|Termini's version of "baked lamb."|
Putting aside the squeamishness of those who won't eat lamb because it's a baby animal, there is apparently another reason why Lamb is not everyone's favorite meat.
|Our friend Ben offers sage advice on lamb|
According to one of the learned butchers at Martin's in Reading Terminal Market, there is a big difference between the imported lamb that you eat over the winter and the U.S. lamb that you eat in season, starting around now. Martin's gets their lamb from a farmer in Colorado. "American lamb doesn't have that strong mutton taste that you get with some of the imported lamb. That taste can put people off," says Ben, a veteran butcher, at Martin's. "Our best sellers during the year are usually chops, because lamb can be expensive. At Easter, though, people like a leg."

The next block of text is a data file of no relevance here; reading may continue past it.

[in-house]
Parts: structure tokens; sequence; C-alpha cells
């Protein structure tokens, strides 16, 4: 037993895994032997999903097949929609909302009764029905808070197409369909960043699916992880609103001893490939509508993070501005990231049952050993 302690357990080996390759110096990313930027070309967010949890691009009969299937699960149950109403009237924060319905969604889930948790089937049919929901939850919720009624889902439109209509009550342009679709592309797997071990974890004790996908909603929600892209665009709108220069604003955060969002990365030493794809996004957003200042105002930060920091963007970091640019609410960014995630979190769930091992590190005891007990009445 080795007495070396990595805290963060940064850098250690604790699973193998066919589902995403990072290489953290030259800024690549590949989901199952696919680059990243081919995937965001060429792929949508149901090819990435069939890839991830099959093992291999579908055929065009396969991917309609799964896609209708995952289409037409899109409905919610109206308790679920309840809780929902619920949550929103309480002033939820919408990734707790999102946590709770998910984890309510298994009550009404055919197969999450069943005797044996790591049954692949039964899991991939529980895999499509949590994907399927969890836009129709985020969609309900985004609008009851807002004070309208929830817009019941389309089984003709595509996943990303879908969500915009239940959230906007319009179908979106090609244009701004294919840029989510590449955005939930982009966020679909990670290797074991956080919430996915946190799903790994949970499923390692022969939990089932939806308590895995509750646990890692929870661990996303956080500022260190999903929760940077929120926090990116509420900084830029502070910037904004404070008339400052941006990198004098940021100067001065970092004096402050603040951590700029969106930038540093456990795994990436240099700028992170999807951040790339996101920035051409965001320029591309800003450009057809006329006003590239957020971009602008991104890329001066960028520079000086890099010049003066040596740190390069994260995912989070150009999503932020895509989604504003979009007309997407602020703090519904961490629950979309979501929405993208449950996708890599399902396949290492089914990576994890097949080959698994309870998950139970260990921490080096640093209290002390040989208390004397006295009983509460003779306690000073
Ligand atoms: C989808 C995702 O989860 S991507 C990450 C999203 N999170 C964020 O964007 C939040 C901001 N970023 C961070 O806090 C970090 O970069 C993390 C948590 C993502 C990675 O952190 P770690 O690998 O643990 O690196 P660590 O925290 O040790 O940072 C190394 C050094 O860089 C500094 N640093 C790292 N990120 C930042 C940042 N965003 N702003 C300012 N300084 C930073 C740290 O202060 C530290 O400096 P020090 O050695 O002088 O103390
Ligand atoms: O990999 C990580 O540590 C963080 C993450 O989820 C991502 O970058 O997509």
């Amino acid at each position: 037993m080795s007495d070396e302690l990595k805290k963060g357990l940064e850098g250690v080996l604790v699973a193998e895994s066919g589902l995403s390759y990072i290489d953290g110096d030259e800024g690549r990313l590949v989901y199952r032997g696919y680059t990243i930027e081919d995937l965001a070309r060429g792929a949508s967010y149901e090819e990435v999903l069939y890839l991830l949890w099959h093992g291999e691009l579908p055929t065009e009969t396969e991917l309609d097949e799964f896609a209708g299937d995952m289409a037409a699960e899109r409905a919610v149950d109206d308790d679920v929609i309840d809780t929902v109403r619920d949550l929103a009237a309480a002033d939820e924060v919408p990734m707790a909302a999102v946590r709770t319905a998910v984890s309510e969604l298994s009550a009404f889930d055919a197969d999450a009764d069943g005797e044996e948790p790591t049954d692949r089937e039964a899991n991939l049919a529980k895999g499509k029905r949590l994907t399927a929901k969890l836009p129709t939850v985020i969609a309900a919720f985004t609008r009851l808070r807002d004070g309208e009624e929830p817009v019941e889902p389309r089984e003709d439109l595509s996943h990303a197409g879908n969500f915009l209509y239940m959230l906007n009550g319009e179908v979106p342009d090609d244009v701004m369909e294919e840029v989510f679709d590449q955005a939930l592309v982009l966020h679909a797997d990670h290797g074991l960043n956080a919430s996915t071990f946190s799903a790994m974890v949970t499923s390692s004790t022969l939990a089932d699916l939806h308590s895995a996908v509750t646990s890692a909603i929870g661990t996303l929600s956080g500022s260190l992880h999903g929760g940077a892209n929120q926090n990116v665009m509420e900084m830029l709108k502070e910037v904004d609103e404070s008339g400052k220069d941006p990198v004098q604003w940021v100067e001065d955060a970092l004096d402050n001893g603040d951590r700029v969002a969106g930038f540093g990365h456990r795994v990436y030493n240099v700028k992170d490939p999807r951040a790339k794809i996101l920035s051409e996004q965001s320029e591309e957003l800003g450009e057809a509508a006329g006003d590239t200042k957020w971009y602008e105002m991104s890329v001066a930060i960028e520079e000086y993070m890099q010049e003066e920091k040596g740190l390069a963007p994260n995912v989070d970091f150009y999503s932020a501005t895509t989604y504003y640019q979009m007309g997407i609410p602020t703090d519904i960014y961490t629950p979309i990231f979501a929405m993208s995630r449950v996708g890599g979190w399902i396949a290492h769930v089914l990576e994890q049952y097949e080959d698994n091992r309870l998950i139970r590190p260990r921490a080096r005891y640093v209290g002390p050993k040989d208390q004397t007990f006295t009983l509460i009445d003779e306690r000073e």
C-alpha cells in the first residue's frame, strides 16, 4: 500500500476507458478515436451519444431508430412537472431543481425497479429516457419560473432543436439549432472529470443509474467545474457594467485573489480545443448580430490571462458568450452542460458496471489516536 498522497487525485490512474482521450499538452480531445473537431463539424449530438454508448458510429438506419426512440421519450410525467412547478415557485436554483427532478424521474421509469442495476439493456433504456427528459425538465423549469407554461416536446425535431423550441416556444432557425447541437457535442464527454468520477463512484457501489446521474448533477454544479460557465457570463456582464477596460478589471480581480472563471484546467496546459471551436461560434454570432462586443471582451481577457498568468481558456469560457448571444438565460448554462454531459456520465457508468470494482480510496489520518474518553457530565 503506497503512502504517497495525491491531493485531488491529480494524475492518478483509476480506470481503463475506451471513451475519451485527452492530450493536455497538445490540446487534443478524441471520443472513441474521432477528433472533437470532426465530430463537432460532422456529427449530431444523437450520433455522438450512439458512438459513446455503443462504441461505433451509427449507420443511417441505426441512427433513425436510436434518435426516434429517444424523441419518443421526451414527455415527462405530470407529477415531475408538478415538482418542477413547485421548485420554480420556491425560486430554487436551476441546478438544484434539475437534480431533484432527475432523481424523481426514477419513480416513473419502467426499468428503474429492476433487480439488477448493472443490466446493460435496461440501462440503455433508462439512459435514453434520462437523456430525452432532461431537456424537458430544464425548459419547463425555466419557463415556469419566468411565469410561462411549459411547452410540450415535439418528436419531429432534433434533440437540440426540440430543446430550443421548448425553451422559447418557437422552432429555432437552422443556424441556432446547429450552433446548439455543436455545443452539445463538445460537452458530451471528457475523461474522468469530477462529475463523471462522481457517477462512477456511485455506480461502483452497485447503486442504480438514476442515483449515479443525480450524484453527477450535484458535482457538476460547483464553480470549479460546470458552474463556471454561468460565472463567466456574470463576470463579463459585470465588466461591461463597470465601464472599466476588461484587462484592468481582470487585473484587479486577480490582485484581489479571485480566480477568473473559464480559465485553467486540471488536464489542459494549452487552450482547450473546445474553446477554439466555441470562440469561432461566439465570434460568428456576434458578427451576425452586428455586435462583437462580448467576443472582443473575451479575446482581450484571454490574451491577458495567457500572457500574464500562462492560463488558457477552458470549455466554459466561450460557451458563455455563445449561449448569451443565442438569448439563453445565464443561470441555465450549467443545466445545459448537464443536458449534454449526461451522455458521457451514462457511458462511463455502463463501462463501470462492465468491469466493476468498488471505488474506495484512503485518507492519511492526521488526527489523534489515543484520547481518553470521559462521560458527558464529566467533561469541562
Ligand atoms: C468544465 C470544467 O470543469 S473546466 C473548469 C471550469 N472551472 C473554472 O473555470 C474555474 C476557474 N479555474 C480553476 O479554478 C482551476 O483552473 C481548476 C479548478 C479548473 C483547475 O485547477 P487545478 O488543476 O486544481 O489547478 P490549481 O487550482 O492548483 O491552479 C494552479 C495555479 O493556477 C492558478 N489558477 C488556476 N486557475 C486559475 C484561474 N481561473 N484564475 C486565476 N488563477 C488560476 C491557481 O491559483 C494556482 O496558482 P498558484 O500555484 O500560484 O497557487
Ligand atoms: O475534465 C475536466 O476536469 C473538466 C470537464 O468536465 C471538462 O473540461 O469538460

In terms of cooking the leg of lamb, Ben recommends leaving the bone in the leg during cooking. I've always preferred a de-boned, butterflied lamb (it cooks more quickly and is easier to serve), but Ben is adamant that to get the most out of your lamb you need to keep the bone in, to retain maximum flavor.
Come Easter, I'll be trying it this way...cooking a 5-6lb roast, bone in! Ben reckons this will take about 3.5 hours on 350.